Normal mean lipid profile values of smokers group in this study is 29%. It is probably due to 10‒20% decrease of TC and LDL levels in adolescence [14]. Other contributing factor on normal lipid profile values in this study is the mean duration of smoking among the subjects was 2.4 years with the longest duration of 6 years and majority of these smokers were light smokers (<10 cigarettes/days), only two moderate smokers (10‒20 cigarettes/day) and no heavy smoker (>20 cigarettes/day) was found, which probably would not have an effect yet on the lipid levels. In contrast with previous study in adult smoker, with majority were moderate dan heavy smokers, which has shown dyslipidemia condition in smoking group [15, 16].

In this study, abnormal TC level found in smokers was 41%. The abnormal TC level due to the stimulation of adrenal sympathetic system by nicotine level which releases cathecolamine would induce lipolysis in adiposal tissue, thus increasing levels of plasma free fatty acid, promoting cholesterol synthesis and secretion in the liver [16]. Higher TC levels in smokers could also be due to increasing 3-hydroxy-3 methyl-glutaryl CoA reductase (HMG-CoA reductase) activity and increased incorporation of labelled acetat into cholesterol [17]. The increase of TC serum level is one of the factors causing atherosclerosis [8].

This study found significantly abnormal serum LDL level in the smoking group than the non-smoking group. It has been described that nicotine increases the circulatory pool of atherogenic LDL via accelerated transfer of lipids from HDL and impaired clearance of LDL from plasma compartment therefore it increases the deposition of LDL cholesterol in the arterial wall [18]. Increased LDL in smokers also due to impaired LDL receptor function due to metabolites in cigarettes. Increased level of LDL is associated with increased risk of coronary heart disease [19].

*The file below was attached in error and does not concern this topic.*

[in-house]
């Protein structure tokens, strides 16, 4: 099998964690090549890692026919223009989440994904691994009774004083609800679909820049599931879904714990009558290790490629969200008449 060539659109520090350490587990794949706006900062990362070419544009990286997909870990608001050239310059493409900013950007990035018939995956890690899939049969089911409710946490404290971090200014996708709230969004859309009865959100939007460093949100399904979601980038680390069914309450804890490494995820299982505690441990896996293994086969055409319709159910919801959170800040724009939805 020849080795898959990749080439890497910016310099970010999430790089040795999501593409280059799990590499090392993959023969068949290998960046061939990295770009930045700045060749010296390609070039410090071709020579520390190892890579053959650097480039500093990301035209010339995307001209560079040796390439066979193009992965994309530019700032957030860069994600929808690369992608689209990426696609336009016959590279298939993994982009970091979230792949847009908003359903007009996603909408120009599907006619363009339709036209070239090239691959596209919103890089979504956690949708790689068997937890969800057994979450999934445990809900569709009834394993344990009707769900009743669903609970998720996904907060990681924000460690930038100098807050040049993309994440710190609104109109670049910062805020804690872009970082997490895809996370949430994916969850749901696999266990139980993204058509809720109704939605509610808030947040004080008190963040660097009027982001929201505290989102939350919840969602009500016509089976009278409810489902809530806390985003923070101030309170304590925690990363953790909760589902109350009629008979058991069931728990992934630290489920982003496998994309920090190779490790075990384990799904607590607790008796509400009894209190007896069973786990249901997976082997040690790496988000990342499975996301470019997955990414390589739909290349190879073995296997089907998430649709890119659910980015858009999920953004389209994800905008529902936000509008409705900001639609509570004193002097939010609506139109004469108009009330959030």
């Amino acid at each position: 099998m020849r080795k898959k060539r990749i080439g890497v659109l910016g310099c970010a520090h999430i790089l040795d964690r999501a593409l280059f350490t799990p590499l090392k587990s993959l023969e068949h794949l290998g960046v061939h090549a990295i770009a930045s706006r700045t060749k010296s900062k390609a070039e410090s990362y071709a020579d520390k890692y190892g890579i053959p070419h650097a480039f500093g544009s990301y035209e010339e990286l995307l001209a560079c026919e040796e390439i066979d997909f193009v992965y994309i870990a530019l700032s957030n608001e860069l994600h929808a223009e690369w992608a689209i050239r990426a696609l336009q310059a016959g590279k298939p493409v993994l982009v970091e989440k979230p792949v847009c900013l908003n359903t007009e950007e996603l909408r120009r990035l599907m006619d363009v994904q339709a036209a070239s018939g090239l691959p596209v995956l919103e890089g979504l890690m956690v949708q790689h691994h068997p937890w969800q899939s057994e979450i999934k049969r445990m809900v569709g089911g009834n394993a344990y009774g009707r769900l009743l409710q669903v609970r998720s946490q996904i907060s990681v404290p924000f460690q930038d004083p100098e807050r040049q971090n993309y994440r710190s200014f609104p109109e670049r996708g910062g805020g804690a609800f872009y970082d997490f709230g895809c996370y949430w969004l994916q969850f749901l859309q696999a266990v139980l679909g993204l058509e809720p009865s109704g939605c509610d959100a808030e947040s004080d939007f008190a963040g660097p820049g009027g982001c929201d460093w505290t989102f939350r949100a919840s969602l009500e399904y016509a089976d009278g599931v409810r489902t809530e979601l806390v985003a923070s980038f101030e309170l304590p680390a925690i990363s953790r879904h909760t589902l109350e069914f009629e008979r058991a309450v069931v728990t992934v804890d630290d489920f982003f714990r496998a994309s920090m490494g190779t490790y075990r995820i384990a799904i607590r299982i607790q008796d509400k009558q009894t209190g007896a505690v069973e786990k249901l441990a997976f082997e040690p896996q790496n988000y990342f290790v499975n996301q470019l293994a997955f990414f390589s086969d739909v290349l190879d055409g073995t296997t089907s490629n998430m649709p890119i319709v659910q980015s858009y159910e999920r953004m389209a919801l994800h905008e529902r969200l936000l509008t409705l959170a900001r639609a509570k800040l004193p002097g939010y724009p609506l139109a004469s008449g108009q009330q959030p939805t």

This study also showed more subject with abnormal serum HDL level in the smoking group compared to the non-smoking group. It is due to impairing synthesis and secretion apolipoprotein-AI (Apo-A1), a major component of HDL particles and decrease lecitin cholesterol acyltransferase (LCAT) enzymes activity. Maturation of HDL may be affected by reduced LCAT activity, thereby inducing rapid clearance of nascent HDL from circulation [7]. During puberty and early teens, HDL level is decreased, especially in boys. Sex hormone such as testosterone have an important effect in HDL level, testosteron increase is associated with decrease of HDL level through inhibition of Apo-A1 inhibition. In this group, smoking could further lower HDL level, which in turn increase the risk of early atherosclerosis [8].

This study shows differences in lipid profile between smoking and non smoking group, however, the results were in normal range. The development of the differences into dyslipidemia would need further study.

The limitation of this study includes the cross sectional design which only allows one time reading of TC, LDL and HDL thus further prospective research should be conducted to ensure monitoring. This study also did not investigate the triglycerides level because it requires fasting preparation before the examination, which is hard to be done by the subject. Another limitation is that the smoking status is determined only based on questionnaire, which did not accurately represent nicotine level in the body. The questionnaire also did not specify the type of cigarette smoke, which may have different nicotine levels. This study did not include data of physical activity and nutritional intake such as high carbohydrate and high fat diets, which could affect the lipid profile level, thus also a limitation. Finally, this study did not exclude familial hypercholesterolemia, which could present as a study bias.

The limitation of this study includes the cross sectional design which only allows one time reading of TC, LDL and HDL thus further prospective research should be conducted to ensure monitoring. Another limitation is that the smoking status is determined only based on questionnaire, which did not accurately represent nicotine level in the body. The questionnaire also did not specify the type of cigarette smoke, which may have different nicotine levels. This study did not include data of physical activity and nutritional intake such as high carbohydrate and high fat diets, which could affect the lipid profile level, thus also a limitation. Finally, this study did not exclude familial hypercholesterolemia, which could present as a study bias.

5. Conclusion

This study shows that serum TC, LDL, and HDL levels in adolescent smokers are statistically different compared to those in adolescent non-smokers.

Conflict of Interest Statement

No competing interest to declare.

Acknowledgements

This research did not receive any specific grant from funding agencies in the public, commercial, or not-for-profit sectors. We thanked Professor Abdurachman Sukadi and Professor Herry Garna for initial masnuscript preparation counseling.